The Marine Connection find it astonishing that the Cayman Islands are taking such a backwards step allowing the building of a captive dolphin facility to occur especially as other countries in the Caribbean area are banning these types of activities.
Costa Rica implemented a ban in July 2005 against these types of facilities. Antigua turned down planning permission for Dolphin Discovery in Oct. 2005 and the Netherlands Antilles have adopted a policy of not issuing any new permits for captive dolphin facilities. Radisson Seven Sea cruise lines stopped promoting swim with dolphin trips to their passengers in July 2005.
While these facilities are extremely popular in Florida, it is not the case elsewhere. There have been no dolphin facilities in the UK since 1992 due to public pressure.
There was worldwide condemnation in 2003 when a large capture of wild dolphins occurred. As there wasn’t a population assessment before the capture, there is no way of knowing what the effect of capturing the dolphins will have. During capture, dolphins get highly stressed and the capture processes can result in many deaths. There is evidence that moving a dolphin from one facility to another generates the same amount of stress as removing a dolphin from the wild.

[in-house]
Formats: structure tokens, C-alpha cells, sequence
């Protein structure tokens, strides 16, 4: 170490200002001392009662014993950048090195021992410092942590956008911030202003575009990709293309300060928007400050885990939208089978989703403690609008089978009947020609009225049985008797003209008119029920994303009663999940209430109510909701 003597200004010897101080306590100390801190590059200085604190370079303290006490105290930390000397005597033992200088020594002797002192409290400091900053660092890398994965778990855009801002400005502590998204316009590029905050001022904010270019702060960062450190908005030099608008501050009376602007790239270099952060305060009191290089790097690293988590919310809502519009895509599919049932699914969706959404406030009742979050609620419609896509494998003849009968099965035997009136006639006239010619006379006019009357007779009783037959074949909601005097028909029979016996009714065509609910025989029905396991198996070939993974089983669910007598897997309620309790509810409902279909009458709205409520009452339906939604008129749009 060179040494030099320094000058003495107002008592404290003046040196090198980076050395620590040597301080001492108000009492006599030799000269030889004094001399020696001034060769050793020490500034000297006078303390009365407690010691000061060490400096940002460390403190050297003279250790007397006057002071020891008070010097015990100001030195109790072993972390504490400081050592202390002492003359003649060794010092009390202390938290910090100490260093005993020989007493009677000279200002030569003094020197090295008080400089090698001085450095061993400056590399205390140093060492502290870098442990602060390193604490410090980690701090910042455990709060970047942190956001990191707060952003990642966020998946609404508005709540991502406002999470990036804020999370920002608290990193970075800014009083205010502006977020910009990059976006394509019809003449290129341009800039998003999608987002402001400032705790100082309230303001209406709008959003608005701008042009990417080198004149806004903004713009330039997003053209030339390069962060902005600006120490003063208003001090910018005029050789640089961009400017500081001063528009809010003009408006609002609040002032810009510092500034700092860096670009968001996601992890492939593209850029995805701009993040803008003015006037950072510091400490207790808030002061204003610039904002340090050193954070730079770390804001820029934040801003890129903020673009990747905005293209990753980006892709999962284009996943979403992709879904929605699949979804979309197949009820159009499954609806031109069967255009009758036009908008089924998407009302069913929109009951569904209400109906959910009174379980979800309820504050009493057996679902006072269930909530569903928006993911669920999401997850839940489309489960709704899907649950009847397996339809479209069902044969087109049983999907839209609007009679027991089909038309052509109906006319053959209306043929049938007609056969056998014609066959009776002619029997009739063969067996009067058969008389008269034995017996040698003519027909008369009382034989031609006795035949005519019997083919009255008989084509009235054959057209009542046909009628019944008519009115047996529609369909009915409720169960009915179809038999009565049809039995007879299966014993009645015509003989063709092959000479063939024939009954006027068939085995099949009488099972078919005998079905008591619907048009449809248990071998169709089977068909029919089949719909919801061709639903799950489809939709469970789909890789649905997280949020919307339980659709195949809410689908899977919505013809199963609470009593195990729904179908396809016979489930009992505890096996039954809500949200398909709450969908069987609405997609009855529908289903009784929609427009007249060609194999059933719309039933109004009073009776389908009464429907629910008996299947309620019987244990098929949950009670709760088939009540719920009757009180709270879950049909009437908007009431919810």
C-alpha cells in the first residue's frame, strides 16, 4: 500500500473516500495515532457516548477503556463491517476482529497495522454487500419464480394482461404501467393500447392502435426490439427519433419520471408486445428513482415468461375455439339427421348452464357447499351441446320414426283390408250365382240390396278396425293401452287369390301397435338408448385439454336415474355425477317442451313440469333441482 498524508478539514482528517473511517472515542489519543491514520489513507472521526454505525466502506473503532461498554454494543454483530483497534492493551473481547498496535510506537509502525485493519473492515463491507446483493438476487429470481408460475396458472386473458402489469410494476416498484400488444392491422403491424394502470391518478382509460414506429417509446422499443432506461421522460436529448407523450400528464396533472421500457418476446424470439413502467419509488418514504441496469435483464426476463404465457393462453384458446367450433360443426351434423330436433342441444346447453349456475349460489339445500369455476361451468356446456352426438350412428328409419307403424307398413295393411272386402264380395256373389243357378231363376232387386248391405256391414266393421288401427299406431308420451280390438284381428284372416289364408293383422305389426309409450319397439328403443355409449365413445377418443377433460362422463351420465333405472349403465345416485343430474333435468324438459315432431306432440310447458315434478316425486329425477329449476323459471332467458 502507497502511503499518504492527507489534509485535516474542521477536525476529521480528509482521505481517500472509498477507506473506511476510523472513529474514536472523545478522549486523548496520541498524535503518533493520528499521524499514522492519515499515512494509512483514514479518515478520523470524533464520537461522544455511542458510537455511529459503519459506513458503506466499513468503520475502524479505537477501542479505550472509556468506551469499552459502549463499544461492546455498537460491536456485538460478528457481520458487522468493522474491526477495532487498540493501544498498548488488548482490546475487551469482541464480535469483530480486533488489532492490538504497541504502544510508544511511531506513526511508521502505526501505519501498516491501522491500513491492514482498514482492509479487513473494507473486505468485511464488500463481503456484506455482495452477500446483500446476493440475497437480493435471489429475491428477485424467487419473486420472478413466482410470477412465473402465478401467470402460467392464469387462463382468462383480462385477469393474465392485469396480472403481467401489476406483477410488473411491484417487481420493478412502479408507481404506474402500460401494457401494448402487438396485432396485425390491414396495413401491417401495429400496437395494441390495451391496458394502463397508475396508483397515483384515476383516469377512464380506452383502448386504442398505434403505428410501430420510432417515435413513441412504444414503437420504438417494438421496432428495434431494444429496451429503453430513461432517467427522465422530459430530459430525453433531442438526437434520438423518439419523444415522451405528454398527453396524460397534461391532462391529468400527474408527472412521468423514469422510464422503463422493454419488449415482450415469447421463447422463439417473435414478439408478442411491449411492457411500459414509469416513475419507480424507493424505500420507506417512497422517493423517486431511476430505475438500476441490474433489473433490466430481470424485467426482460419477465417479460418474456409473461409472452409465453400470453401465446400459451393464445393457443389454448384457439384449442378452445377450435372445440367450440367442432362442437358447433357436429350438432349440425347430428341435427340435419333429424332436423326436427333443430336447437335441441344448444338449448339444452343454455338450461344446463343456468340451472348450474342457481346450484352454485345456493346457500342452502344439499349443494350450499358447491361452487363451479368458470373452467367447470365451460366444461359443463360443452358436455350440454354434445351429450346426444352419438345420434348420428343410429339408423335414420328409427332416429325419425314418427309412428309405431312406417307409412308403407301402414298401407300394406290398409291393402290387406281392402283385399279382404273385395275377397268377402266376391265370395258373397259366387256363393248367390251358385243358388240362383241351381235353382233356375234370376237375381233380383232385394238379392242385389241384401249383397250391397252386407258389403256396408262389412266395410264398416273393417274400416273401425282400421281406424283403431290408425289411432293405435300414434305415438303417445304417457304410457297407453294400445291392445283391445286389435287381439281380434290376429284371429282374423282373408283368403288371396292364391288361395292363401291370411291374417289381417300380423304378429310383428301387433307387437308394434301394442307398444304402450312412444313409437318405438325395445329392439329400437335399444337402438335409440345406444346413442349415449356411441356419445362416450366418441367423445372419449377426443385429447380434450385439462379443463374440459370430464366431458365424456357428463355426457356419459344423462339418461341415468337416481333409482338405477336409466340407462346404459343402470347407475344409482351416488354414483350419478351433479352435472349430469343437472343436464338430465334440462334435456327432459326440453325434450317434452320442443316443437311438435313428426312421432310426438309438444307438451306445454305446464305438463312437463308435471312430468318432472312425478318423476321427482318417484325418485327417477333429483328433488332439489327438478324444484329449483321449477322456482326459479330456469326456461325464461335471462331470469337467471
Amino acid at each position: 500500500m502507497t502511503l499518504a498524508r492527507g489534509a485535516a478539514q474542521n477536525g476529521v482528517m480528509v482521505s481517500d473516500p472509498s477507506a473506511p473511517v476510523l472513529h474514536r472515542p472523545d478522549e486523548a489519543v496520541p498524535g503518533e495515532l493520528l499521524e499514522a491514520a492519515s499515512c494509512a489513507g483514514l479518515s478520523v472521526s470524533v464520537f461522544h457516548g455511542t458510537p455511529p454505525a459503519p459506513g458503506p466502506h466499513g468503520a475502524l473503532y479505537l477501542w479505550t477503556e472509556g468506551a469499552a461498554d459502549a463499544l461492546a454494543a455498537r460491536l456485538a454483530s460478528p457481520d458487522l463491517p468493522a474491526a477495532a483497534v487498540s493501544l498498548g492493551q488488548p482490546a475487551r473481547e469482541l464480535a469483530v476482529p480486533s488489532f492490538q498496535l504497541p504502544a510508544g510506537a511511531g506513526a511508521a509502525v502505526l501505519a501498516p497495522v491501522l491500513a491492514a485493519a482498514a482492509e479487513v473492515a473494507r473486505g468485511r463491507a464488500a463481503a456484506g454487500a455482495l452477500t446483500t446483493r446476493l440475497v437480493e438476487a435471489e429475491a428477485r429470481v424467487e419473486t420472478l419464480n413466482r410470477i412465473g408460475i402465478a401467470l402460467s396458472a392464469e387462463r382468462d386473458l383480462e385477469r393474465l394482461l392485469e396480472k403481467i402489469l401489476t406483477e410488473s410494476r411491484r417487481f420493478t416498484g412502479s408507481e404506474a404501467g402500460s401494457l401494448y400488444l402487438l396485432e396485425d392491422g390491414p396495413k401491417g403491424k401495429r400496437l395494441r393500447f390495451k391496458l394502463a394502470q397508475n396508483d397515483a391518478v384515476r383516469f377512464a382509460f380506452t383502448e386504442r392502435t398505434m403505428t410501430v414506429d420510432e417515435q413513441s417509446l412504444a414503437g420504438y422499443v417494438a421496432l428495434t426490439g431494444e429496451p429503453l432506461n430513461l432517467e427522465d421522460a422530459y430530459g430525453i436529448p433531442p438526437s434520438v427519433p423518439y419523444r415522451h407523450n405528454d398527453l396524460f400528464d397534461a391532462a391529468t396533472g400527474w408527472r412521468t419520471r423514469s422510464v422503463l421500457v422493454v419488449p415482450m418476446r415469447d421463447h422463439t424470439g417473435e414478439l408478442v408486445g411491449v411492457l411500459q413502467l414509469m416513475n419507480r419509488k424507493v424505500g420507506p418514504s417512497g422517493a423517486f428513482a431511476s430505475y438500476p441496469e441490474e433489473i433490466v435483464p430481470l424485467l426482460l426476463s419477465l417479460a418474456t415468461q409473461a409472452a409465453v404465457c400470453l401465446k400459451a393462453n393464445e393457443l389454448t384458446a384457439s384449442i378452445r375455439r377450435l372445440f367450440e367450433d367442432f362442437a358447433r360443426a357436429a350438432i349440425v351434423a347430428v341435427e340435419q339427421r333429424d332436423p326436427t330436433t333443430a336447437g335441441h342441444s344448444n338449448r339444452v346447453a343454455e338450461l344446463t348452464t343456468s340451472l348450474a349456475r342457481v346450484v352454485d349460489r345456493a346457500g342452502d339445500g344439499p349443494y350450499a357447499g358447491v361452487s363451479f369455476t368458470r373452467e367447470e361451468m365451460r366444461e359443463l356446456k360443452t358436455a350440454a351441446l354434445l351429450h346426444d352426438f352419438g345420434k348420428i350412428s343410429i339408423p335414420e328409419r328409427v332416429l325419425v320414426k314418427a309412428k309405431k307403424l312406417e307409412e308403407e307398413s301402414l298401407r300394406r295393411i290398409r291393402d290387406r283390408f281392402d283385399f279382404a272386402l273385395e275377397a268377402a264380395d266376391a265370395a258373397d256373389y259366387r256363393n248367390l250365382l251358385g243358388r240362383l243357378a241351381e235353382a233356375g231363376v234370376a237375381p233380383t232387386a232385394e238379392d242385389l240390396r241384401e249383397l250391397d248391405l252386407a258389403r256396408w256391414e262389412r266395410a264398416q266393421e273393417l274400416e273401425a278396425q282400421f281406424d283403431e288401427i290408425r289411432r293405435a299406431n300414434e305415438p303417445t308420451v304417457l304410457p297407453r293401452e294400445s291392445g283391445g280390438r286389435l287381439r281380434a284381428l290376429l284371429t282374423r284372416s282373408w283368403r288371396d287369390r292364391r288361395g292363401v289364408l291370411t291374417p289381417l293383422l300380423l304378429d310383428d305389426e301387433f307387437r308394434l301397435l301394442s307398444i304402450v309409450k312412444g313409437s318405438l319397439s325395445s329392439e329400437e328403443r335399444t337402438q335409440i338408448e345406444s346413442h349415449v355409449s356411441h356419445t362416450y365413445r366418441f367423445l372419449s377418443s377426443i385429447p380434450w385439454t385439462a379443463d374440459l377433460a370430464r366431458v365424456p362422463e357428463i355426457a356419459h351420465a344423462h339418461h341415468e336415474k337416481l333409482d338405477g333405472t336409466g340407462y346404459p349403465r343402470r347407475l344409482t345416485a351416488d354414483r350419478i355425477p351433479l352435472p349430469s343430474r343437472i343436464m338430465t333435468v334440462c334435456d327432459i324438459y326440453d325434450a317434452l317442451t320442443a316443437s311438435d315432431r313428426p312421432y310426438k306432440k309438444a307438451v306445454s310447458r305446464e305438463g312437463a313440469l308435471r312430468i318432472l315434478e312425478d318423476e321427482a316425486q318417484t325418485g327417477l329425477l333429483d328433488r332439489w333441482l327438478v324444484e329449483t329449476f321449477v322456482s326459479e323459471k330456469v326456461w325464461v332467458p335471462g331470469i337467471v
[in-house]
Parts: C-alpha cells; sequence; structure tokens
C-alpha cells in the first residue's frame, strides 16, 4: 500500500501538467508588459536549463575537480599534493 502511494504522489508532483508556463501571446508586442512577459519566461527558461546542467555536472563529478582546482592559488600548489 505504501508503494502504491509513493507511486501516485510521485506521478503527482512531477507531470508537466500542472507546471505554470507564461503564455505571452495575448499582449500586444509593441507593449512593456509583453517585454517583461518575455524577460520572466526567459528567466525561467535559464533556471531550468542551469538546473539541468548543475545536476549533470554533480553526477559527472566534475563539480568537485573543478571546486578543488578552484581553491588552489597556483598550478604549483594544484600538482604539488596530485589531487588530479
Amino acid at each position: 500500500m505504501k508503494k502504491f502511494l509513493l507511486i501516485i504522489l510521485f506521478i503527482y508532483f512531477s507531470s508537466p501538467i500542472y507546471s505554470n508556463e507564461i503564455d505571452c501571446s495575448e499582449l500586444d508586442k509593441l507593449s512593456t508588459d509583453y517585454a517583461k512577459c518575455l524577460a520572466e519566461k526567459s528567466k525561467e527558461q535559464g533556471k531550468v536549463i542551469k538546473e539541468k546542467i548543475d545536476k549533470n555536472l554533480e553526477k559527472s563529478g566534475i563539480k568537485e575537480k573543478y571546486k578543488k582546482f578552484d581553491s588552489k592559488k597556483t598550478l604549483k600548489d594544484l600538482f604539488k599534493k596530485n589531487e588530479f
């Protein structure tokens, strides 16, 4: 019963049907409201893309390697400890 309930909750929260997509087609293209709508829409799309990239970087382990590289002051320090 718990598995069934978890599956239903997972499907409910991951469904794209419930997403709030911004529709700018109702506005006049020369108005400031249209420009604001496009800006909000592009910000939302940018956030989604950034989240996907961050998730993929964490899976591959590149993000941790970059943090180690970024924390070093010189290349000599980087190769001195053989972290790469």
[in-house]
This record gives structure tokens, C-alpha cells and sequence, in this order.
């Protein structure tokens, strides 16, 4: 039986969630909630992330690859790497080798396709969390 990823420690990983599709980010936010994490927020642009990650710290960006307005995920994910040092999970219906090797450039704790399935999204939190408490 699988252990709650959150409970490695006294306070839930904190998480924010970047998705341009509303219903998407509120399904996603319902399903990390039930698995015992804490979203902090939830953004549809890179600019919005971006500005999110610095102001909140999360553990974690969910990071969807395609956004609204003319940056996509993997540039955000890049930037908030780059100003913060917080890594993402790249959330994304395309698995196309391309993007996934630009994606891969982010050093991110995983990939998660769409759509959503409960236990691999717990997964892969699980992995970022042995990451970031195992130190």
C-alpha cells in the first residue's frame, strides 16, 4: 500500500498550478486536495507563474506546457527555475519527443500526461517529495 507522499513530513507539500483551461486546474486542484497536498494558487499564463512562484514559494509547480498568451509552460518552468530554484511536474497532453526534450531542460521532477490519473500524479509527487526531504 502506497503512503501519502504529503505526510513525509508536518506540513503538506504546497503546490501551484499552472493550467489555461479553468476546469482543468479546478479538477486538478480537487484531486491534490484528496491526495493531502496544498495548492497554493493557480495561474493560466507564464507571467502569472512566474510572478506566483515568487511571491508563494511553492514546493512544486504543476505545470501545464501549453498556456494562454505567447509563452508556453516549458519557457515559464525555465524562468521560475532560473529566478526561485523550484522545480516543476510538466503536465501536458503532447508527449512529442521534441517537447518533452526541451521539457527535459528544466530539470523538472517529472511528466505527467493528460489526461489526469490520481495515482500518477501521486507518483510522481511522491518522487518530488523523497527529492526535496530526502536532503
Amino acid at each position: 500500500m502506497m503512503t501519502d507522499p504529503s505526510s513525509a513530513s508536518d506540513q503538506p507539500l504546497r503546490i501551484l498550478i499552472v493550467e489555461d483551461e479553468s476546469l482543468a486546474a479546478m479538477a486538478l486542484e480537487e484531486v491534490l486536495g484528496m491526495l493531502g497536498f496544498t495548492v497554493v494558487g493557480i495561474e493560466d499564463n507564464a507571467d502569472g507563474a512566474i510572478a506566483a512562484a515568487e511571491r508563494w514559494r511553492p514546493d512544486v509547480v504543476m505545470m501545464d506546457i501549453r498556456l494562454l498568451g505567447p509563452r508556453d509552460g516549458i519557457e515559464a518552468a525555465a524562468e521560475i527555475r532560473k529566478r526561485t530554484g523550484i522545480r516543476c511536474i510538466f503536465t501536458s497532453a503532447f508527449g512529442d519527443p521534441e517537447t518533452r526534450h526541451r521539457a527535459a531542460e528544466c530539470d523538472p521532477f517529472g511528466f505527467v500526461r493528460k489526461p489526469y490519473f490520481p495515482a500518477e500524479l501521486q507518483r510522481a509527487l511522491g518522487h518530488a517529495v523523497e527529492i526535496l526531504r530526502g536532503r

Allan Whaley, captivity officer at Marine Connection reports: ‘Where is the so-called conservation benefit that these facilities preach? Breeding programs do not result in dolphins being released back into the wild. They are not successful enough to stop wild captures occurring. The only benefit from these facilities is generating more wealth for the owners. The Marine Connection appeals to the Cayman Islands government to stop this application and follow in the path of other countries by banning these types of facilities.’